James Corden is off to a solid start with critics as the host of the “Late Late Show” on CBS.
After premiering Monday night, most media agreed that Corden turned in a funny, affable and respectable performance, though there is definitely room for improvement.
“[As] debuts go, his was very good,” TheWrap‘s Diane Gordon wrote in her review. “Following in the feel-good footsteps of Jimmy Fallon, Corden promised to try to put a smile on viewers’ faces as they went to sleep. He made good on this promise during his first hour hosting the show.”
Jonathan Bernstein of The Telegraph found Corden to be at least “adequately entertaining.”
“The onus on Corden is only to be adequately entertaining and produce a few clips with the potential to go viral the following morning,” Bernstein wrote. “This debut episode took a reasonable shot at achieving both of these objectives with the additional goal of introducing a largely unknown host to a potential new audience.”
Slate‘s June Thomas praised the British comedian’s “heartfelt sincerity.”
“What was truly revolutionary about Corden’s first night on the job was his heartfelt sincerity. A joke about the audience seeing him for the first time and thinking, ‘Oh, look, Andy Richter got his own show,’ was the only gag in the opening monologue,” Thomas wrote. “He promised to do his best ‘not to let anyone down,’ and told his predecessor Craig Ferguson it was ‘an honor’ to follow in his footsteps.”
David Hinckley from the New York Daily News said, “
Verne Day of Newsday thinks Corden “clearly has the goods” to be a great late-night host.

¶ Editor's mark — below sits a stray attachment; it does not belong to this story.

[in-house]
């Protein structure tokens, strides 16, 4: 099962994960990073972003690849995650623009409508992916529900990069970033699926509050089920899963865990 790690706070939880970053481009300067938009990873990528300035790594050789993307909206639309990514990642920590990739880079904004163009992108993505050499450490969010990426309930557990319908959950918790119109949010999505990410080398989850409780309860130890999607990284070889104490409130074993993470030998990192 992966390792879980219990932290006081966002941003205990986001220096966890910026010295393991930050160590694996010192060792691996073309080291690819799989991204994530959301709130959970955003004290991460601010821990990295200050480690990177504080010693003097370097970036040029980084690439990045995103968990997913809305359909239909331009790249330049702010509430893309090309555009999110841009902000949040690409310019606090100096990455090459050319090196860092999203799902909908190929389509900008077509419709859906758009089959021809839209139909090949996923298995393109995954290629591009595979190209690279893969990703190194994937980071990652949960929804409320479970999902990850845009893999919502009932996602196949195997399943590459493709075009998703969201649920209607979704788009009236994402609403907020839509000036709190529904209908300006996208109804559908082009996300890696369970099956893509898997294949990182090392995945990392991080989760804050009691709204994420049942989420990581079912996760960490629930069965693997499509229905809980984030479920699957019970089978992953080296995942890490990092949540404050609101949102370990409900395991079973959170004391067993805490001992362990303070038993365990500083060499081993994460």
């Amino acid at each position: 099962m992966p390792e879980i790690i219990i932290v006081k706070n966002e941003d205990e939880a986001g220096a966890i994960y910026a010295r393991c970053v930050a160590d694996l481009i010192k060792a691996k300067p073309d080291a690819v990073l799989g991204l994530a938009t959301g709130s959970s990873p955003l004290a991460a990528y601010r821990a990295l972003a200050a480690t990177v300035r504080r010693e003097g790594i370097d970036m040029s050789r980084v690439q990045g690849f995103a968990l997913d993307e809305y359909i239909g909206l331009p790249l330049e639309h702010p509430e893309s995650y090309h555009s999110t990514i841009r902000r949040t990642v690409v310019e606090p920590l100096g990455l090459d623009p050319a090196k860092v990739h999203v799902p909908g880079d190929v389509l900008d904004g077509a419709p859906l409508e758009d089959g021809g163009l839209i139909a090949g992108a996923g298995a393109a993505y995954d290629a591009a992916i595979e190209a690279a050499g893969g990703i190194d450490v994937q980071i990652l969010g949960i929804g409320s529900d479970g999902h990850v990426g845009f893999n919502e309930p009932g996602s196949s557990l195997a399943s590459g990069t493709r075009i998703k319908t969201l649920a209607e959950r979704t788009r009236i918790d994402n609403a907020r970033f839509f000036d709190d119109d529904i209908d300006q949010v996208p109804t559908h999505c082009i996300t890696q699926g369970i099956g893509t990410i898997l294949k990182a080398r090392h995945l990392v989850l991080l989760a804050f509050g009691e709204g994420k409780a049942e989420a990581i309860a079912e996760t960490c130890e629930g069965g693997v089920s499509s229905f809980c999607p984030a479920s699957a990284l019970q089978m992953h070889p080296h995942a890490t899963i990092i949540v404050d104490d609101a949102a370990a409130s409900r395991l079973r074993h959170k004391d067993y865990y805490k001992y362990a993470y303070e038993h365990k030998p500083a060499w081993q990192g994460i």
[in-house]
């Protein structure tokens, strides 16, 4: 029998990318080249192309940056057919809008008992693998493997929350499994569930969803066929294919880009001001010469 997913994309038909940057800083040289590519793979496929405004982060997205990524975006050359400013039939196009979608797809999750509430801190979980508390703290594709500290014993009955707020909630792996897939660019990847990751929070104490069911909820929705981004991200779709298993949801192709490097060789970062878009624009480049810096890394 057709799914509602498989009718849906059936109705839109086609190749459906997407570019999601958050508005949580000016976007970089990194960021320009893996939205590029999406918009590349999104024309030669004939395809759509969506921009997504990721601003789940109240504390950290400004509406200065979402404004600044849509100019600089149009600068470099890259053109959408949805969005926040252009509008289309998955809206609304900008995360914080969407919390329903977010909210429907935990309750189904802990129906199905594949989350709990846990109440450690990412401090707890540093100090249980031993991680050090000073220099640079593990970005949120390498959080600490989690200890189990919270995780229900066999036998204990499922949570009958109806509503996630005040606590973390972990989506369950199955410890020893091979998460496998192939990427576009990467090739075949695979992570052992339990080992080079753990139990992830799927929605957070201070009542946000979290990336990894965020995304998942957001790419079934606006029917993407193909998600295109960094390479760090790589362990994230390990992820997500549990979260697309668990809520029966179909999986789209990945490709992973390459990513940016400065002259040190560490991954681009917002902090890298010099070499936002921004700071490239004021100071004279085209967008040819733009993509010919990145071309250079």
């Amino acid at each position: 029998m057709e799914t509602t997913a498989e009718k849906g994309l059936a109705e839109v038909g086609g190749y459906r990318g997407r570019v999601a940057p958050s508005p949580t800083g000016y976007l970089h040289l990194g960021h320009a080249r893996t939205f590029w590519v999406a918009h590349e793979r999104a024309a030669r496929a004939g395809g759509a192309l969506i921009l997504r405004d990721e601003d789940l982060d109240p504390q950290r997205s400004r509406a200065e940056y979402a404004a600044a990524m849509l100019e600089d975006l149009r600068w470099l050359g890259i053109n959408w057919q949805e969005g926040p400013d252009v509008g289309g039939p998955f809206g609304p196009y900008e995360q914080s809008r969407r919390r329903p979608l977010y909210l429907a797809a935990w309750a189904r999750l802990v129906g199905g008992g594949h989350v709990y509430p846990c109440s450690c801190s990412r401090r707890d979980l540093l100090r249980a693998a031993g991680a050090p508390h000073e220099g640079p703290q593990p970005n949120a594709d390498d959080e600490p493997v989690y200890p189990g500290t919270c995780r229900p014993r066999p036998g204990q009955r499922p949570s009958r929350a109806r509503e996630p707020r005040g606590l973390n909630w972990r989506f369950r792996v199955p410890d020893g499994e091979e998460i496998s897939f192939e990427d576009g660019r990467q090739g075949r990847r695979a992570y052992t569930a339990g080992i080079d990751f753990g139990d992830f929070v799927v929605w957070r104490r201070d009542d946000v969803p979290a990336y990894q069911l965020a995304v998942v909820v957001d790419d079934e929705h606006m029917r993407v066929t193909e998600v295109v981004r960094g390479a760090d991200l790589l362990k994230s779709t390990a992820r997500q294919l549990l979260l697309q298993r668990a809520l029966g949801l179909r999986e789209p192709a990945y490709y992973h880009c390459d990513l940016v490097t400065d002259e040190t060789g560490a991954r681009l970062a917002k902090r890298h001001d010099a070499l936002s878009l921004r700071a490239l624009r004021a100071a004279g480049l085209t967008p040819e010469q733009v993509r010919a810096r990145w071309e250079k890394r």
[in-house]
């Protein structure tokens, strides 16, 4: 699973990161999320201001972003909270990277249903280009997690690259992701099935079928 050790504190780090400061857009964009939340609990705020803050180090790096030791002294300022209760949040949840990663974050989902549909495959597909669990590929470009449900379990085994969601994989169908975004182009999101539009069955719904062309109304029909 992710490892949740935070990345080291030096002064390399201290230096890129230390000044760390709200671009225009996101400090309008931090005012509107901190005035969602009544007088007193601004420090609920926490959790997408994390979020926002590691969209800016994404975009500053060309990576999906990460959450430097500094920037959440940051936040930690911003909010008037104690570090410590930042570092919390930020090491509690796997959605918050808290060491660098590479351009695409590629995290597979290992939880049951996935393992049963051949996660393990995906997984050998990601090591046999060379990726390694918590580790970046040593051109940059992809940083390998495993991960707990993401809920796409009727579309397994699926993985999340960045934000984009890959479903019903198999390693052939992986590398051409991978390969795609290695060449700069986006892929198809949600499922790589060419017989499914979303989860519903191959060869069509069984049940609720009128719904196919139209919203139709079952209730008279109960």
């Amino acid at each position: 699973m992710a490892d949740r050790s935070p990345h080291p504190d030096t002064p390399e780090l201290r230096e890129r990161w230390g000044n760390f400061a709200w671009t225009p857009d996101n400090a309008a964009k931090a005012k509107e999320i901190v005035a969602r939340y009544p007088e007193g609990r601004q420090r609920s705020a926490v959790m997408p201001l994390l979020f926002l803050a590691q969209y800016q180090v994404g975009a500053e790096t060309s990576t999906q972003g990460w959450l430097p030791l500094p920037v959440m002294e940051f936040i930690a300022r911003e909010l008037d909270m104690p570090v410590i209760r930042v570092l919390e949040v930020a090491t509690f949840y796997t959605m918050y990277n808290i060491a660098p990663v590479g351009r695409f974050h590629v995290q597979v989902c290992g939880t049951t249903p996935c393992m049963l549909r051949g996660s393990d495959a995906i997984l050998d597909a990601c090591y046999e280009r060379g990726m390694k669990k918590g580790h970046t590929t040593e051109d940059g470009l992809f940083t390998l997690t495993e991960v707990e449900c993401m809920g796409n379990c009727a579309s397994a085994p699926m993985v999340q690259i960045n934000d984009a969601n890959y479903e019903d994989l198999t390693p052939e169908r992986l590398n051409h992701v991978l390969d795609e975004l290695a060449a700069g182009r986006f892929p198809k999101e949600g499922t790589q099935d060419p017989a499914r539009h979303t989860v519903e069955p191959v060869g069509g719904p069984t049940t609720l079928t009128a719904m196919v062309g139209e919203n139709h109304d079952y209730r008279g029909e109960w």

“He’s also got a great honking laugh that sounds like a flock of geese passing overhead, and a declamatory interviewing style that’s a rush of words, thoughts, impressions, and observations — almost none of which appear to have any resemblance to an actual ‘question,'” Day wrote. “Most importantly, he has an obvious ability to perform bits that’ll hold up in the cold light of dawn, or more specifically on the Internet.”
“There’s definitely something Fallonized about the new ‘Late Late Show’, not necessarily in a bad way at all,” Poniewozik wrote. “To replace the dryly funny Craig Ferguson, CBS also hired a performer: a game, eager multihyphenate who can act, sing and do physical comedy. And Corden’s first hour, if not a copy of Fallon’s show, clearly looks to use his talents in the way that Fallon’s ‘Tonight’ used his.”
Note: An earlier version of this story misidentified Brian Lowry as a Boston Herald reporter. TheWrap apologizes for the error.